after/image by Jim Kacian

For anyone even remotely interested in English-language haiku, Jim Kacian’s latest collection, after/image ($20; Red Moon Press, 2018), is a must. Kacian is the founder of The Haiku Foundation, a past editor of the Haiku Society of America’s journal Frogpond, owner/publisher of Red Moon Press, and editor-in-chief of Haiku in English: The First Hundred Years (Norton, 2013). The author of many haiku collections, this is his first substantial collection in some years, containing a decade of writing.

it won’t end and it won’t get better crow’s caw

a trick of the light either way

In parts 2 (“the social project”) and 3 (“after image”) of the collection, Kacian plays on the page with the way the poems appear to readers, juxtaposing poems with themes. Part 2 is presented as four poems per page each with its own theme, repeated: the political, the one, the others, the future.

Part 3 juxtaposes single haiku with a singular theme floating beneath them:

For some, the juxtaposition of poem and theme might startle, or provoke, taking readers into new readings, directions, or insights; for others, it could very well seem unnecessary, even a bit of a distraction.

I’ll give Richard Gilbert the last word: “This is the new world of haiku in English, a demonstration by a master of form, style and technique, who now further incorporates the visual medium to express poetic and philosophical ideas that touch upon consciousness and being. This work represents a new direction for contemporary poetry.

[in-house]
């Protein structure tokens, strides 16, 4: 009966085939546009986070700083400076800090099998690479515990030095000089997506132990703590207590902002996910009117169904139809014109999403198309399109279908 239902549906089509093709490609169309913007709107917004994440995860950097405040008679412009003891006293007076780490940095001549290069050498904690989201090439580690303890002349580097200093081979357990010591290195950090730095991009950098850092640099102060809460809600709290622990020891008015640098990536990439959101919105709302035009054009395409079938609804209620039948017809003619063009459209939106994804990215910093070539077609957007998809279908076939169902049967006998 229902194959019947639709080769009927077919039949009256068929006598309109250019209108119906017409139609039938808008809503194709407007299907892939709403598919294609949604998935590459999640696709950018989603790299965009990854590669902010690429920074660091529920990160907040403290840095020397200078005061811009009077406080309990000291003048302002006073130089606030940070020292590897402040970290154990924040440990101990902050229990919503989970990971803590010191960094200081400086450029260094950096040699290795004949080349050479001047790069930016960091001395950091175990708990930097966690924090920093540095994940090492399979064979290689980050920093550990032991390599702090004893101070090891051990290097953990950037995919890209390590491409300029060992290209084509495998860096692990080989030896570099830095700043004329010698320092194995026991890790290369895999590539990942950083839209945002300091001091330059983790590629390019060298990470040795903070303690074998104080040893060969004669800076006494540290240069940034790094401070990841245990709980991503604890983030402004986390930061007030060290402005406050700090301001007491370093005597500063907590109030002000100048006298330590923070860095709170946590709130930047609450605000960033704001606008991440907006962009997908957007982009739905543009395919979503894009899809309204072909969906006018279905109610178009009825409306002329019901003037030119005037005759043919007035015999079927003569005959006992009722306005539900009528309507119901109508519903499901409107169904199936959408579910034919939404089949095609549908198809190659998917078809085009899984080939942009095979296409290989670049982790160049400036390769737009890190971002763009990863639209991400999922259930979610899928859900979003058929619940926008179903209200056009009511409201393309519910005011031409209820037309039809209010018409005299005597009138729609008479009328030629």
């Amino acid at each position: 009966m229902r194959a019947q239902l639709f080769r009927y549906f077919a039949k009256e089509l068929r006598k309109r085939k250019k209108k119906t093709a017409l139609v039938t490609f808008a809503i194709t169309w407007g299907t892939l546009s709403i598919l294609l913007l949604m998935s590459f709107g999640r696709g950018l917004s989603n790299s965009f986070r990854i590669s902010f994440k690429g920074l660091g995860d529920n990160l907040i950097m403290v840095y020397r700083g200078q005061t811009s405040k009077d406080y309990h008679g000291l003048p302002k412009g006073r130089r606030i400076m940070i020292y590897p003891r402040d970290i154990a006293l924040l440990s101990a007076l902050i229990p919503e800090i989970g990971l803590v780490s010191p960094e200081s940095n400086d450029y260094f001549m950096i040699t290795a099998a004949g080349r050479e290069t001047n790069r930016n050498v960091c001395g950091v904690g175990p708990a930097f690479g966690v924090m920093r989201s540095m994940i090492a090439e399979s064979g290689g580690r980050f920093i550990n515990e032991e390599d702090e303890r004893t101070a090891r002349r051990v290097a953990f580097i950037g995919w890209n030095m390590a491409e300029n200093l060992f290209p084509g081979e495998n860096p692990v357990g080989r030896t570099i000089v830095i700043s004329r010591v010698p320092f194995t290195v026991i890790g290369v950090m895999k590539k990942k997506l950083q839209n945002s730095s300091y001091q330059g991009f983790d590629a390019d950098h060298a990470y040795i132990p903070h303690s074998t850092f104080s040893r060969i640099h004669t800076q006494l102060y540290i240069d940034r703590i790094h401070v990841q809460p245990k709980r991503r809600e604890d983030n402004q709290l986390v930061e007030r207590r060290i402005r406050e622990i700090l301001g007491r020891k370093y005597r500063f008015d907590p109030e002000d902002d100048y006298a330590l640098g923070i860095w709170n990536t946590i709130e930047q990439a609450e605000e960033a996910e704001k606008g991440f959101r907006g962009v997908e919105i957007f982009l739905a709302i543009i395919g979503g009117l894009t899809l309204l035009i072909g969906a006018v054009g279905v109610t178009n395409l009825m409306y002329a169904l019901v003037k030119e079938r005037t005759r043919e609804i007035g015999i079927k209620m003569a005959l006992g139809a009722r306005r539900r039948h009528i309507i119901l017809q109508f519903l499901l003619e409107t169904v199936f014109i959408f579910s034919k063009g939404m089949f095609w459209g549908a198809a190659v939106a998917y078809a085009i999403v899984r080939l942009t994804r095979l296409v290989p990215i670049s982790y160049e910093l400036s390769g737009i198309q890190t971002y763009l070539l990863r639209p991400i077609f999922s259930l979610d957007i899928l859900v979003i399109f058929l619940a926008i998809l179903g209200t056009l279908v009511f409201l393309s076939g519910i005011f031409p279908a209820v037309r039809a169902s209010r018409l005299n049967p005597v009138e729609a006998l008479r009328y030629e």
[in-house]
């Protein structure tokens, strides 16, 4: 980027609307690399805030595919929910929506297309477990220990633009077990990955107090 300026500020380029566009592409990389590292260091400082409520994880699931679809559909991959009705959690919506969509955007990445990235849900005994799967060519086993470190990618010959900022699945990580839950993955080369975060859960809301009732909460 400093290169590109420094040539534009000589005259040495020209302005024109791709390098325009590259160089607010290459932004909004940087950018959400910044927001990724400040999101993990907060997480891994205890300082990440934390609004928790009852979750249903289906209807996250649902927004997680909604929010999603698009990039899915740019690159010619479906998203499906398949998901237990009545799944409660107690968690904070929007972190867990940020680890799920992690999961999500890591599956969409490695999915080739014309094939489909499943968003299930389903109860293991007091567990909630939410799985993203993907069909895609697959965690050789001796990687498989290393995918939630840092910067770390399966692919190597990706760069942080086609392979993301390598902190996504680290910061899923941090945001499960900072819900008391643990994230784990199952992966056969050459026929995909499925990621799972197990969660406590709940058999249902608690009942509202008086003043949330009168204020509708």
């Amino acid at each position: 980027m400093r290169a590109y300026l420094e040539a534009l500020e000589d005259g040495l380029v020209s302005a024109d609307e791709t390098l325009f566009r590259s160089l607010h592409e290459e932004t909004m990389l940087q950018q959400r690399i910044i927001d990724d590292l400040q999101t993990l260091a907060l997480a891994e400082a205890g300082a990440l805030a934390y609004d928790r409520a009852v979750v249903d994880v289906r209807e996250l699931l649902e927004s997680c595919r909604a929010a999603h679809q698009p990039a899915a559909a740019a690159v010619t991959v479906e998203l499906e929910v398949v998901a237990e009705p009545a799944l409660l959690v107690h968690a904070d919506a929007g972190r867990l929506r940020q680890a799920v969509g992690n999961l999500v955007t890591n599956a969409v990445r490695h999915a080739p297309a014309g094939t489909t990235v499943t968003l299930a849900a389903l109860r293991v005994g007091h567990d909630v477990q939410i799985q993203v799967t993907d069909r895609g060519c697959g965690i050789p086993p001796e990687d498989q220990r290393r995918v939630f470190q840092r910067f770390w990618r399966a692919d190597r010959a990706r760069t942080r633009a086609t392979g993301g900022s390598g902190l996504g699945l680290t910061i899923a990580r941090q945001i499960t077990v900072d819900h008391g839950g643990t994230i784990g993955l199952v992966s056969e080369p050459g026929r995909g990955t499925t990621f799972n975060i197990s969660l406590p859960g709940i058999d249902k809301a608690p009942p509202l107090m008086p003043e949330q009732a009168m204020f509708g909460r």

NOON: an anthology of short poems

Philip Rowland has been editing his journal, NOON: journal of the short poem, since 2004. He is also a coeditor of Haiku in English: the first hundred years (Norton, 2013). A rich soup of NOON‘s poems has now been allowed to cook, simmer, and marry into NOON: an anthology of short poems (Isobar Press, 2019). Copies are now available via the NOON website.

This is from his introduction: “Editing an anthology inevitably involves difficult choices and reluctant omissions; one could even argue, as did Laura Riding and Robert Graves in their provocative Pamphlet Against Anthologies (1928), that anthologies uproot poems from their contexts, imposing misleading categories upon them. But in the approach taken here, I have tried to make the most of these limitations, through meaningful, often playful, juxtaposition and sequencing of the poems, to produce a newly distinctive body of work that is relatively unconstrained by narrow genre-definitions. The result is a renga-like chain of over two hundred poems by almost half as many poets. This ‘collectiveness’ reflects my assumption that the shorter the poem, the greater the importance of context; and many of the poems in this book are, indeed, really short.

And though I know this poem has been published in numerous places (first in issue 01 of NOON), I’ll share it once more anyway:

a love letter to the butterfly gods with strategic misspellings

—Chris Gordon